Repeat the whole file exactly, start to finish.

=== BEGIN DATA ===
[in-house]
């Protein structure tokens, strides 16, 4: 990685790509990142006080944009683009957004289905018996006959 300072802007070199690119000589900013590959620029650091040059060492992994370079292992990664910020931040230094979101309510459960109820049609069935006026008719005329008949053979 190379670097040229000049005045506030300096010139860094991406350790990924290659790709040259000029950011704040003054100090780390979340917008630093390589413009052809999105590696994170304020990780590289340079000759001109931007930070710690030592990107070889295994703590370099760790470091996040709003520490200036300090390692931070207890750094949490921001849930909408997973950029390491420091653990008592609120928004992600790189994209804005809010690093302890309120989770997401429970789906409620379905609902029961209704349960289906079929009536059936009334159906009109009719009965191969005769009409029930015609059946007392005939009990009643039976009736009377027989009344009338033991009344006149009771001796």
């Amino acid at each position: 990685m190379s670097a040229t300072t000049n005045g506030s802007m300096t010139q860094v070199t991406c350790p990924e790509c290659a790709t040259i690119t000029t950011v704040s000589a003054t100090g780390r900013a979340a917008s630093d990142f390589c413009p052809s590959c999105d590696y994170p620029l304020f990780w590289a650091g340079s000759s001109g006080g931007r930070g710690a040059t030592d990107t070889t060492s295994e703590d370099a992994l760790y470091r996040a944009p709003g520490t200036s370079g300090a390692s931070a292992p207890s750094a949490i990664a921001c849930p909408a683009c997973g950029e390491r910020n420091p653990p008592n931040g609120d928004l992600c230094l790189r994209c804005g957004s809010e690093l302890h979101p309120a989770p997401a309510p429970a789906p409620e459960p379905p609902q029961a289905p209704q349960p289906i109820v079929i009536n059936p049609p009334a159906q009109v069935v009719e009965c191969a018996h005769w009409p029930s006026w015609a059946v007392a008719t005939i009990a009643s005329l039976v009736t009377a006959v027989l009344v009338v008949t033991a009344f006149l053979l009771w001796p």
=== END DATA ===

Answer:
[in-house]
């Protein structure tokens, strides 16, 4: 990685790509990142006080944009683009957004289905018996006959 300072802007070199690119000589900013590959620029650091040059060492992994370079292992990664910020931040230094979101309510459960109820049609069935006026008719005329008949053979 190379670097040229000049005045506030300096010139860094991406350790990924290659790709040259000029950011704040003054100090780390979340917008630093390589413009052809999105590696994170304020990780590289340079000759001109931007930070710690030592990107070889295994703590370099760790470091996040709003520490200036300090390692931070207890750094949490921001849930909408997973950029390491420091653990008592609120928004992600790189994209804005809010690093302890309120989770997401429970789906409620379905609902029961209704349960289906079929009536059936009334159906009109009719009965191969005769009409029930015609059946007392005939009990009643039976009736009377027989009344009338033991009344006149009771001796």
């Amino acid at each position: 990685m190379s670097a040229t300072t000049n005045g506030s802007m300096t010139q860094v070199t991406c350790p990924e790509c290659a790709t040259i690119t000029t950011v704040s000589a003054t100090g780390r900013a979340a917008s630093d990142f390589c413009p052809s590959c999105d590696y994170p620029l304020f990780w590289a650091g340079s000759s001109g006080g931007r930070g710690a040059t030592d990107t070889t060492s295994e703590d370099a992994l760790y470091r996040a944009p709003g520490t200036s370079g300090a390692s931070a292992p207890s750094a949490i990664a921001c849930p909408a683009c997973g950029e390491r910020n420091p653990p008592n931040g609120d928004l992600c230094l790189r994209c804005g957004s809010e690093l302890h979101p309120a989770p997401a309510p429970a789906p409620e459960p379905p609902q029961a289905p209704q349960p289906i109820v079929i009536n059936p049609p009334a159906q009109v069935v009719e009965c191969a018996h005769w009409p029930s006026w015609a059946v007392a008719t005939i009990a009643s005329l039976v009736t009377a006959v027989l009344v009338v008949t033991a009344f006149l053979l009771w001796p």